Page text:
A man of the people.
I’ll never forget the day I received Jack Newton privileges.
It was at the great man’s Celebrity Classic tournament in the Hunter Valley. Somehow, some way, I managed to jag the king himself as my playing partner. Even his usual partner in crime, Bob Hawke, camouflaged by the thick plume of smoke coming from his cigar in the cart beside us, must have been wondering what the hell was going on.
But I just ran with it. And so did Jack.
I’d met Jack countless times, but never teed it up with him. Naturally, I wanted to make an impression. This was, after all, a man I had always admired, as a player, commentator and trailblazer for all things junior golf. I couldn’t make a fool of myself, even if that was the aim of the charity tournament.
Things couldn’t have gotten off to a better start. I needed only three shots at the par-5 opening hole at Cypress Lakes Resort. It remains the one and only time I’ve ever led a ‘professional’ golf tournament.
“Well, it’s all downhill from here,” quipped Jack in that croaky tone.
As always, he was right. By the time we reached the second tee the drinks had started flowing, as is tradition at ‘The Jack’. And they kept flowing. It turned out Jack had his own personal waiter for the round, and I had a seat at his table. By the third tee the rum and Cokes were coming thick and fast. Between us, we sank more liquid than putts and told more jokes than Jimeoin could muster at the afterparty.
Jack recalled how the great Seve Ballesteros taught him every swear word in Spanish, and why Karrie Webb is Australia’s greatest-ever golfer and still very much unheralded for her feats.
We’d pause regularly, as random celebrities came up to chew the fat with Jack. They loved him unconditionally, if not for his heart of gold, for his uncanny knack of putting them on a pedestal right before he knocked them down a peg or two. Classic Jack.
Jack always had a way with words. For a bloke who was articulate, as evidenced by his commentary and the many columns he penned for this magazine over the journey, you could never quite take the Cessnock out of the boy.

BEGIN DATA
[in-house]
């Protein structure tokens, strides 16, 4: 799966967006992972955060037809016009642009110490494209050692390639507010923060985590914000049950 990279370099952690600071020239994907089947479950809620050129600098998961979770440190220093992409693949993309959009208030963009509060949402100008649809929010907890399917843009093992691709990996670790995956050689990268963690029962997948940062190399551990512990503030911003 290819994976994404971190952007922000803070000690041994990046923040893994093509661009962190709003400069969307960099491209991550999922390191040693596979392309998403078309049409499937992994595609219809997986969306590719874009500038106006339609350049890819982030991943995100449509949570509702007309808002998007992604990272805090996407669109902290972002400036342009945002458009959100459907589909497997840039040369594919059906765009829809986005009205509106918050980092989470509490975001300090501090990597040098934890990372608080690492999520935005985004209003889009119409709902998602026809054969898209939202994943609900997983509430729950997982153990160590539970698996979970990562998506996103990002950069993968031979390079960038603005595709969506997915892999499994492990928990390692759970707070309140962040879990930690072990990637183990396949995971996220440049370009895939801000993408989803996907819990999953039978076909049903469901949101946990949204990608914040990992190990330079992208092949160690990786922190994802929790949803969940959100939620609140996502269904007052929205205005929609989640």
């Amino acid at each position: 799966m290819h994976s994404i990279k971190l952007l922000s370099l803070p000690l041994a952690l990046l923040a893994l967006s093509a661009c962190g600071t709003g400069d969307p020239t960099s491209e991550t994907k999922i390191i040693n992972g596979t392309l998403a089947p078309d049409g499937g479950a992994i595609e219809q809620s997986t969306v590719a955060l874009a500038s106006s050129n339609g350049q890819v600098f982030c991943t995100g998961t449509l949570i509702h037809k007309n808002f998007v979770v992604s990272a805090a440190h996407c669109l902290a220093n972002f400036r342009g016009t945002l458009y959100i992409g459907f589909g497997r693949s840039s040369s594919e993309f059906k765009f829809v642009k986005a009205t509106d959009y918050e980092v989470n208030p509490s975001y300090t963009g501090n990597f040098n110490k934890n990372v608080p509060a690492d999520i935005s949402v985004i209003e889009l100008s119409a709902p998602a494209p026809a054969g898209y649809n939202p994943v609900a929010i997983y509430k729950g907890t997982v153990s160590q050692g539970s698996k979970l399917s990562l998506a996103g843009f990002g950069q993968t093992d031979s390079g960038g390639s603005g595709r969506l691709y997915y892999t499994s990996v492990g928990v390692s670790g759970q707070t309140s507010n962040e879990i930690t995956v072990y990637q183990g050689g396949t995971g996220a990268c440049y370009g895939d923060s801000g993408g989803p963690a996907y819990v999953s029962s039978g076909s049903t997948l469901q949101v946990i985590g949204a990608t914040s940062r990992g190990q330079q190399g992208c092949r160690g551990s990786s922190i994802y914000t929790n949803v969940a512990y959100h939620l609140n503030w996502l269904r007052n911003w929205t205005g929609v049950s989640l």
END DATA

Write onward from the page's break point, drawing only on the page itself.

Jack, tell us how you were feeling the first time you played Augusta National?
“It was running down my legs.”
Jack, what’s stopping you from getting down to single figures?
“Well, if you get in the rough and need to hack it out, you need your right hand. And I haven’t f—ing got one.”
On the desktop of the computer I’m typing this column from sits a video titled “Jack Zoom Call”. It was one of his final-ever interviews. In it, we talked all matter of things – the Masters, the state of Australian golf, his new lifestyle changes to help manage that bastard disease Alzheimer’s, which would eventually take him. In the background throughout floats loving wife Jackie, the wonder woman that kept him in check and made him the man he was. She reminisced about the good times and bad, chiming in when Jack’s memory would escape him. Together they were one, inseparable from the day they met.
“He was a beautiful soul,” Jackie told Australian Golf Digest after his passing. “It didn’t matter if you were the garbage man or the queen, Jack had time for you and would offer help if you needed it. That’s why I fell in love with him.
“The way he managed his accident was so incredibly inspiring. It made his own kids more positive people.”
To be brutally frank, as only Jack was, we could have devoted an entire magazine to tales of our great mate, and it still wouldn’t be enough. But our senior writer, Rohan Clarke, did his best to capture such an influential life so well lived [see page 34].
Tough as nails doesn’t begin to describe the man. A plane propeller, diabetes and Meningococcal disease all tried their darndest to take him down, but Jack just kept on swinging. Now he’s walking heaven’s fairways with ‘Hawkey’ and the gang.
As Jack once said of his secret to survival: “I’m just a simple bloke. Either you want to live, or you don’t. And I wanted to – very badly.”
May his legacy now live on forever.